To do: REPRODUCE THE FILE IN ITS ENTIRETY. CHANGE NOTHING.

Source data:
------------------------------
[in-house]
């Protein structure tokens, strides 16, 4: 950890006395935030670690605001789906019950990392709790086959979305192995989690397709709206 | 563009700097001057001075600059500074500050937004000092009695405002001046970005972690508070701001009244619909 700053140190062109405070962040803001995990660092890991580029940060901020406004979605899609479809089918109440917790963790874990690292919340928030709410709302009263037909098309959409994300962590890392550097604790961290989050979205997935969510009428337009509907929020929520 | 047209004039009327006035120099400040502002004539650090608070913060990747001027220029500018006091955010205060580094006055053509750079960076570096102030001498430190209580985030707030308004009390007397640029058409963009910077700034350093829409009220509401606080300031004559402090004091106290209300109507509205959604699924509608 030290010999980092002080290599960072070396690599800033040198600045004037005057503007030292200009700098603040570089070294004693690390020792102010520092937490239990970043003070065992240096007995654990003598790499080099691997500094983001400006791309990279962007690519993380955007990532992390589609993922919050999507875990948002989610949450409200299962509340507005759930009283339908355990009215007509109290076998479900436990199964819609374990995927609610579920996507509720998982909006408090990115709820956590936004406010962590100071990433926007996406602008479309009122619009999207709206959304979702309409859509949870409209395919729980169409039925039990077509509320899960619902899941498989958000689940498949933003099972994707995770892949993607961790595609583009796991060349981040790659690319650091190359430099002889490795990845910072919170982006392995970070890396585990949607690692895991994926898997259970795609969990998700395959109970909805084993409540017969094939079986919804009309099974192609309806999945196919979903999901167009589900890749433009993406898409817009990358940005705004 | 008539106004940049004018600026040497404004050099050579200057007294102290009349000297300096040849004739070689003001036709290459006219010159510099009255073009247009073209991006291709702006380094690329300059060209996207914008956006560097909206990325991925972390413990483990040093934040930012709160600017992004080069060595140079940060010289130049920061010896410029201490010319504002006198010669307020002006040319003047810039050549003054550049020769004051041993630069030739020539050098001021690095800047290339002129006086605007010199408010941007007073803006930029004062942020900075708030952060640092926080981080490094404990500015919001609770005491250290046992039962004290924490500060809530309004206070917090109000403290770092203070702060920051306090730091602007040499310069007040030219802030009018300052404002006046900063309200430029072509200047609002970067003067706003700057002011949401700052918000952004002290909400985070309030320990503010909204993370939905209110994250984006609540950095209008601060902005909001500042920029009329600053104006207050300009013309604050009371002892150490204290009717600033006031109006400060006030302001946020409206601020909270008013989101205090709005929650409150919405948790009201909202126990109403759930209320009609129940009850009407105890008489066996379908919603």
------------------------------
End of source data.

[in-house]
């Protein structure tokens, strides 16, 4: 950890006395935030670690605001789906019950990392709790086959979305192995989690397709709206 | 563009700097001057001075600059500074500050937004000092009695405002001046970005972690508070701001009244619909 700053140190062109405070962040803001995990660092890991580029940060901020406004979605899609479809089918109440917790963790874990690292919340928030709410709302009263037909098309959409994300962590890392550097604790961290989050979205997935969510009428337009509907929020929520 | 047209004039009327006035120099400040502002004539650090608070913060990747001027220029500018006091955010205060580094006055053509750079960076570096102030001498430190209580985030707030308004009390007397640029058409963009910077700034350093829409009220509401606080300031004559402090004091106290209300109507509205959604699924509608 030290010999980092002080290599960072070396690599800033040198600045004037005057503007030292200009700098603040570089070294004693690390020792102010520092937490239990970043003070065992240096007995654990003598790499080099691997500094983001400006791309990279962007690519993380955007990532992390589609993922919050999507875990948002989610949450409200299962509340507005759930009283339908355990009215007509109290076998479900436990199964819609374990995927609610579920996507509720998982909006408090990115709820956590936004406010962590100071990433926007996406602008479309009122619009999207709206959304979702309409859509949870409209395919729980169409039925039990077509509320899960619902899941498989958000689940498949933003099972994707995770892949993607961790595609583009796991060349981040790659690319650091190359430099002889490795990845910072919170982006392995970070890396585990949607690692895991994926898997259970795609969990998700395959109970909805084993409540017969094939079986919804009309099974192609309806999945196919979903999901167009589900890749433009993406898409817009990358940005705004 | 008539106004940049004018600026040497404004050099050579200057007294102290009349000297300096040849004739070689003001036709290459006219010159510099009255073009247009073209991006291709702006380094690329300059060209996207914008956006560097909206990325991925972390413990483990040093934040930012709160600017992004080069060595140079940060010289130049920061010896410029201490010319504002006198010669307020002006040319003047810039050549003054550049020769004051041993630069030739020539050098001021690095800047290339002129006086605007010199408010941007007073803006930029004062942020900075708030952060640092926080981080490094404990500015919001609770005491250290046992039962004290924490500060809530309004206070917090109000403290770092203070702060920051306090730091602007040499310069007040030219802030009018300052404002006046900063309200430029072509200047609002970067003067706003700057002011949401700052918000952004002290909400985070309030320990503010909204993370939905209110994250984006609540950095209008601060902005909001500042920029009329600053104006207050300009013309604050009371002892150490204290009717600033006031109006400060006030302001946020409206601020909270008013989101205090709005929650409150919405948790009201909202126990109403759930209320009609129940009850009407105890008489066996379908919603």